Text: Edgar Allan Poe, “To Miss Louise Olivia Hunter” [Text-01], manuscript, February 14, 1847


To Miss Louise Olivia Hunter.

Though I turn, I fly not —

I cannot depart;

I would try, but try not

To release my heart.

And my hopes are dying

While, on dreams relying,

I am spelled by art.


Thus the bright snake coiling

[[’]]Neath the forest tree

Wins the bird, beguiling,

To come down and see:

Like that bird the lover

Round his fate will hover

Till the blow is over

And he sinks — like me.

February 14. [1847.]



Miss Hunter was a youthful admirer of Poe’s friend, Frances S. Osgood. In 1845, Poe agreed to judge, along with Henry Tuckerman, literary compositions written by a number of female college students. The winner was Miss Hunter, whose poem Poe read aloud at the commencement services on July 11, 1845. This little poem appears to have been written by Poe for Miss Hunter as part of one of Anne C. Lynch’s annual Valentine’s Day parties. That nothing truly romantic is intended is evidenced by the poem’s rather impersonal tone. If the date of 1847 is correct, the sadness of the final line may partly be ascribed to the death of Poe’s wife Virginia on January 30, 1847.

The year portion of the date at the bottom of the manuscript, given here in square brackets, has been disputed and even noted as being in a hand other than Poe’s. The date of 1847, however, has generally been accepted as correct, though Joseph Moldenhauer assigns the tentative date of 1846 in  A Descriptive Catalog of Edgar Allan Poe Manuscripts in the Humanities Research Center Library, Austin: The University of Texas at Austin, 1973, p. 8. In this attribution, Moldenhauer follows the article by Syndey R. McLean, “Poeana: A Valentine,” Colophon, ns I, no. 2, Autumn 1835, pp. 183-187. The McLean article includes a facsimile of the poem on page 185.

This poem was first collected by Thomas Ollive Mabbott, with a few minor punctuation and indentation modifications, in The Collected Works of Edgar Allan Poe: Volume I - Poems, Cambridge: Belknap Press, 1969, pp. 398-399. The punctuation and indentation of the original manuscript have been retained here, with the punctuation including details noted by Moldenhauer, and the indentation agreeing with that given by Mabbott. (For some reason, Moldenhauer incorrectly states that there is a comma after “Thus” in the first line of the second stanza, and erroneously insists that Mabbott has altered the indentation slightly for lines 6 and 7.) The original is on a single sheet of ornately bordered paper, measuring 7 15/16 inches wide by 9 13/16 inches high. The paper is watermarked “J WHATMAN 1845.” It is mostly white, although there is blue in the background of the ornate border, which imitates lace-work. (The McLean facsimile includes the border, but renders it as black and white.) On the original, the date of 1847 appears to have been written in pencil, perhaps by another hand. The McLean facsimile, thus, is somewhat unreliable, by misrepresenting the 1847 as being part of the original ink dating. The manuscript was displayed as part of a special Bicentennial Exhibit at the University of Virginia, Harrison Institute/Small Special Collections Library: “From Out That Shadow: the Life and Legacy of Edgar Allan Poe” (March 7-August 1, 2009).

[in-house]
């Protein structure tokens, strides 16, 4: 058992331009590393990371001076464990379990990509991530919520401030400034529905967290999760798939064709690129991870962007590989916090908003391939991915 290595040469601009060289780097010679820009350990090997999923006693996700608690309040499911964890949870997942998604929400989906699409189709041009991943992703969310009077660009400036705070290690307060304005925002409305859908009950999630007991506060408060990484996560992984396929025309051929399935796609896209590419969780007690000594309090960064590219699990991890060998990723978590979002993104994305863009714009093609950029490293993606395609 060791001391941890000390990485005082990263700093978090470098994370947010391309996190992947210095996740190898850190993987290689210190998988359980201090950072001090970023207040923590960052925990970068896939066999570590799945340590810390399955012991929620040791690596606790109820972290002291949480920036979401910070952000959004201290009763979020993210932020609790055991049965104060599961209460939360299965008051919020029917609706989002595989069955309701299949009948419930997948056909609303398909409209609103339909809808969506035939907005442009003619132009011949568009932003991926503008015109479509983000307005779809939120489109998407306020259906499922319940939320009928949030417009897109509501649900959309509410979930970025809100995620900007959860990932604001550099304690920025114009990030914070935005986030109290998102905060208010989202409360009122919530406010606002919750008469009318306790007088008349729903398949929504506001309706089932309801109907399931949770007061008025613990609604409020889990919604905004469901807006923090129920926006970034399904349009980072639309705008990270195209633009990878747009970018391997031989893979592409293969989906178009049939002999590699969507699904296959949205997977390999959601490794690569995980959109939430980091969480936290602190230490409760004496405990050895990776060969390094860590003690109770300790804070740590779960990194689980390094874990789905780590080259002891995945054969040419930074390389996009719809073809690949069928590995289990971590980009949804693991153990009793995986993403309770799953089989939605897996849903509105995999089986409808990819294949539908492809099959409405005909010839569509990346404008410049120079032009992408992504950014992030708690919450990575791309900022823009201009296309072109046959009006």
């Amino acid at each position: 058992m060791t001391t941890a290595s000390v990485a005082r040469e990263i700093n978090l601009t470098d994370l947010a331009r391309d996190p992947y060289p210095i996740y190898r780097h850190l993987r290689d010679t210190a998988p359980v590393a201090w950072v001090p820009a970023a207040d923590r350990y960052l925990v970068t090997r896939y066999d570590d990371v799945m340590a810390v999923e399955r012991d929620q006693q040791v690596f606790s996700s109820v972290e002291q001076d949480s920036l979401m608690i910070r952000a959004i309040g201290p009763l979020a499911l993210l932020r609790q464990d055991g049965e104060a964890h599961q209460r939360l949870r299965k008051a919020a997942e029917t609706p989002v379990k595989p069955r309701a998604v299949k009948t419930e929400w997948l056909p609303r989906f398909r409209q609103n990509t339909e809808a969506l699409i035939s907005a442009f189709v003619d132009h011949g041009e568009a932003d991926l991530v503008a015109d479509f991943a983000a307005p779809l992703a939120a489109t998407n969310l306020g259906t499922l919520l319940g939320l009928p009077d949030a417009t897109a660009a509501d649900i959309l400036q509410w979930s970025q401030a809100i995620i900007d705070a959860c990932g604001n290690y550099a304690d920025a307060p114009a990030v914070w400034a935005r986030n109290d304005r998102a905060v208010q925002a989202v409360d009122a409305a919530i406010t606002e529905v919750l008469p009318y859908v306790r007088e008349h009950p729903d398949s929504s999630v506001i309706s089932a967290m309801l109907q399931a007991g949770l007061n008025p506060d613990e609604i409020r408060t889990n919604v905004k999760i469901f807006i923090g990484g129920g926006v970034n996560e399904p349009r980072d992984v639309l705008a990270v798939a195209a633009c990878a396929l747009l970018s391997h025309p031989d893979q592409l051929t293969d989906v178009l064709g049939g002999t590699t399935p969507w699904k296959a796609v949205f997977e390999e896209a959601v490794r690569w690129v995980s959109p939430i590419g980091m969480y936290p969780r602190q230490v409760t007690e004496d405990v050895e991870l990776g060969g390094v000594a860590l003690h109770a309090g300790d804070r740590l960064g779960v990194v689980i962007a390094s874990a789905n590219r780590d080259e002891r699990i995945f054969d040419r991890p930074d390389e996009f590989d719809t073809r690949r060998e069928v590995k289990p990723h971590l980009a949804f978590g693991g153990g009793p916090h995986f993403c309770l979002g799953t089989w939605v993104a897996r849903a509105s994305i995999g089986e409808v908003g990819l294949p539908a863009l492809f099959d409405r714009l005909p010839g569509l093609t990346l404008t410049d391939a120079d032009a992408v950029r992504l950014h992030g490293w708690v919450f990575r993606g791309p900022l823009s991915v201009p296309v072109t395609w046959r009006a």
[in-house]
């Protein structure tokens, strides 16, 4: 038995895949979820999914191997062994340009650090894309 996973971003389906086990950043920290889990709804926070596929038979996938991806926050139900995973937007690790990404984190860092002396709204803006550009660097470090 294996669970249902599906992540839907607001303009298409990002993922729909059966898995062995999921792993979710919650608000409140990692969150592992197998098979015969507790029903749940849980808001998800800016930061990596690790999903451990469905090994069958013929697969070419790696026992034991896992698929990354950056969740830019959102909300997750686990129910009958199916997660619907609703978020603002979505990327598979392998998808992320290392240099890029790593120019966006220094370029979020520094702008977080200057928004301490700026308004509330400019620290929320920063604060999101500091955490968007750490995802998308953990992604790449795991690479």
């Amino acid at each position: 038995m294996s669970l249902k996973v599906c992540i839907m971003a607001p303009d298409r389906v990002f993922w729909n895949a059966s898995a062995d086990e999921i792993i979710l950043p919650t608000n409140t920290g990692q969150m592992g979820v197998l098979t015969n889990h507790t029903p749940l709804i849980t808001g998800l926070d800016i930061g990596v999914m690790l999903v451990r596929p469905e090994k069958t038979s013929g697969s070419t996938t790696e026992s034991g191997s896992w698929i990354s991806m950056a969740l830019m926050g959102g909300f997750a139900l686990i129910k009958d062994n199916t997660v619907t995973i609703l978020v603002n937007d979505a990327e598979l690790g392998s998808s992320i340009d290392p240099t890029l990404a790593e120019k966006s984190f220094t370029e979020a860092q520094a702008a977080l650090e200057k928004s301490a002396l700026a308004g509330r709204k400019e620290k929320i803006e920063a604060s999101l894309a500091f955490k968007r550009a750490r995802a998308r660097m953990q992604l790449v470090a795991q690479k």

As one might expect in a manuscript intended for presentation, it is written in Poe’s most ornate hand, and he uses the old-fashioned “long s” so that it appears as “To Miſs Louise Olivia Hunter.” According to McLean, her name is more properly Louisa Olivia Hunter. It may seem curious that the manuscript is not signed, but this was common for a valentine, as the identity of the person writing it was generally granted an air of mystery even if it was obvious or already known.

In correspondence with the Poe Society in July 2011, Ton Fafianie, of the Netherlands, communicated the fact that he has identifed a poem by William Gilmore Simms, originally published in the Southern Literary Messenger in 1840 and reprinted in a revised version in Areytos; or Songs of the South (Charleston: Russell & Jones, 1846), as the source of Poe’s valentine. Coallating the versions published by Simms, Fafianie is confident that Poe used the 1846 text, further supporting the date of Poe’s valentine as being 1847. Poe’s valentine to Miss Hunter, therefore, must be removed from the canon proper of his poems, and be relegated, at best, to one what Mabbott loosely designated as his “collaborations.” Ton Fafianie’s findings are documented in “Poe’s Purloined Poem: ‘To Miss Louise Olivia Hunter’,” Simms Review, vol. 19, Nos. 1/2 (Summer/ Winter 2011) 19:18-44.


[S:1 - MS, 1847] - Edgar Allan Poe Society of Baltimore - Works - Poems - To Miss Louise Olivia Hunter [Text-01]